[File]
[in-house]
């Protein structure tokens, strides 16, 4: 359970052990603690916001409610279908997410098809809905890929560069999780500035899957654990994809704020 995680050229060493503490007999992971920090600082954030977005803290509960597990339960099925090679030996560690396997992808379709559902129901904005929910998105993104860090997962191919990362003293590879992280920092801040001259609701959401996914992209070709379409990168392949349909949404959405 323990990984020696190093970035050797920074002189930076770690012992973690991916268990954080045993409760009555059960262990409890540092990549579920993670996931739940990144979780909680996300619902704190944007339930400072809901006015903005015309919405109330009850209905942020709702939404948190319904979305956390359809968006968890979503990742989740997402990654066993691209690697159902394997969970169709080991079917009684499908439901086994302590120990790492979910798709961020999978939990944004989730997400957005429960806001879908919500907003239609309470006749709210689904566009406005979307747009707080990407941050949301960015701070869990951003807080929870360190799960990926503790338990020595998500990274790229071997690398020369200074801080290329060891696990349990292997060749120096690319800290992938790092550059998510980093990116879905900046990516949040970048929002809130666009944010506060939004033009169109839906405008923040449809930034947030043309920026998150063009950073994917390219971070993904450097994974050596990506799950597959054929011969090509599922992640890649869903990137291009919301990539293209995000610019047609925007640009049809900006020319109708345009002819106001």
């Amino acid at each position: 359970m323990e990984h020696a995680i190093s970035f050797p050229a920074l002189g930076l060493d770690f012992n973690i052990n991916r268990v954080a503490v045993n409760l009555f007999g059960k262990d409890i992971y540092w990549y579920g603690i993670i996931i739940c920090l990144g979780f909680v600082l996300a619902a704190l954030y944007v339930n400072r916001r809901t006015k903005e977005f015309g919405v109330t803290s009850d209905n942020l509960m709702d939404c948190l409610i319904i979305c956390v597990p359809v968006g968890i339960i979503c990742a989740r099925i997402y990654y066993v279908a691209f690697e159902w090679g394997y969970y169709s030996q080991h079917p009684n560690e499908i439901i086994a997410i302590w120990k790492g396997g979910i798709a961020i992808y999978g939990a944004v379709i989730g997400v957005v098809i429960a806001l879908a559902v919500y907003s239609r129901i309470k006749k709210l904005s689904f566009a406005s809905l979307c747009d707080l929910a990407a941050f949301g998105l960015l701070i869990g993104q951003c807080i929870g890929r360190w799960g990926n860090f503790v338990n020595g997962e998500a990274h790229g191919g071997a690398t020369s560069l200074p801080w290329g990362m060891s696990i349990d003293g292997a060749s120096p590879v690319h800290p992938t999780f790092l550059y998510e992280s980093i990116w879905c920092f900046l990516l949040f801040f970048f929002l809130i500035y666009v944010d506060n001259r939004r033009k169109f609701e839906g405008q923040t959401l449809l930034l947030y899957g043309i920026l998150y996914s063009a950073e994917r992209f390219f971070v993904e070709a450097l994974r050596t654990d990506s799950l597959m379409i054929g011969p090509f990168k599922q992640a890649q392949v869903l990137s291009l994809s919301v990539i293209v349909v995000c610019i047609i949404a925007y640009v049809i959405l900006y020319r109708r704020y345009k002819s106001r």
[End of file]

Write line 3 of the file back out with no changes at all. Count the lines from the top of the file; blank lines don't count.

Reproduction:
């Amino acid at each position: 359970m323990e990984h020696a995680i190093s970035f050797p050229a920074l002189g930076l060493d770690f012992n973690i052990n991916r268990v954080a503490v045993n409760l009555f007999g059960k262990d409890i992971y540092w990549y579920g603690i993670i996931i739940c920090l990144g979780f909680v600082l996300a619902a704190l954030y944007v339930n400072r916001r809901t006015k903005e977005f015309g919405v109330t803290s009850d209905n942020l509960m709702d939404c948190l409610i319904i979305c956390v597990p359809v968006g968890i339960i979503c990742a989740r099925i997402y990654y066993v279908a691209f690697e159902w090679g394997y969970y169709s030996q080991h079917p009684n560690e499908i439901i086994a997410i302590w120990k790492g396997g979910i798709a961020i992808y999978g939990a944004v379709i989730g997400v957005v098809i429960a806001l879908a559902v919500y907003s239609r129901i309470k006749k709210l904005s689904f566009a406005s809905l979307c747009d707080l929910a990407a941050f949301g998105l960015l701070i869990g993104q951003c807080i929870g890929r360190w799960g990926n860090f503790v338990n020595g997962e998500a990274h790229g191919g071997a690398t020369s560069l200074p801080w290329g990362m060891s696990i349990d003293g292997a060749s120096p590879v690319h800290p992938t999780f790092l550059y998510e992280s980093i990116w879905c920092f900046l990516l949040f801040f970048f929002l809130i500035y666009v944010d506060n001259r939004r033009k169109f609701e839906g405008q923040t959401l449809l930034l947030y899957g043309i920026l998150y996914s063009a950073e994917r992209f390219f971070v993904e070709a450097l994974r050596t654990d990506s799950l597959m379409i054929g011969p090509f990168k599922q992640a890649q392949v869903l990137s291009l994809s919301v990539i293209v349909v995000c610019i047609i949404a925007y640009v049809i959405l900006y020319r109708r704020y345009k002819s106001r």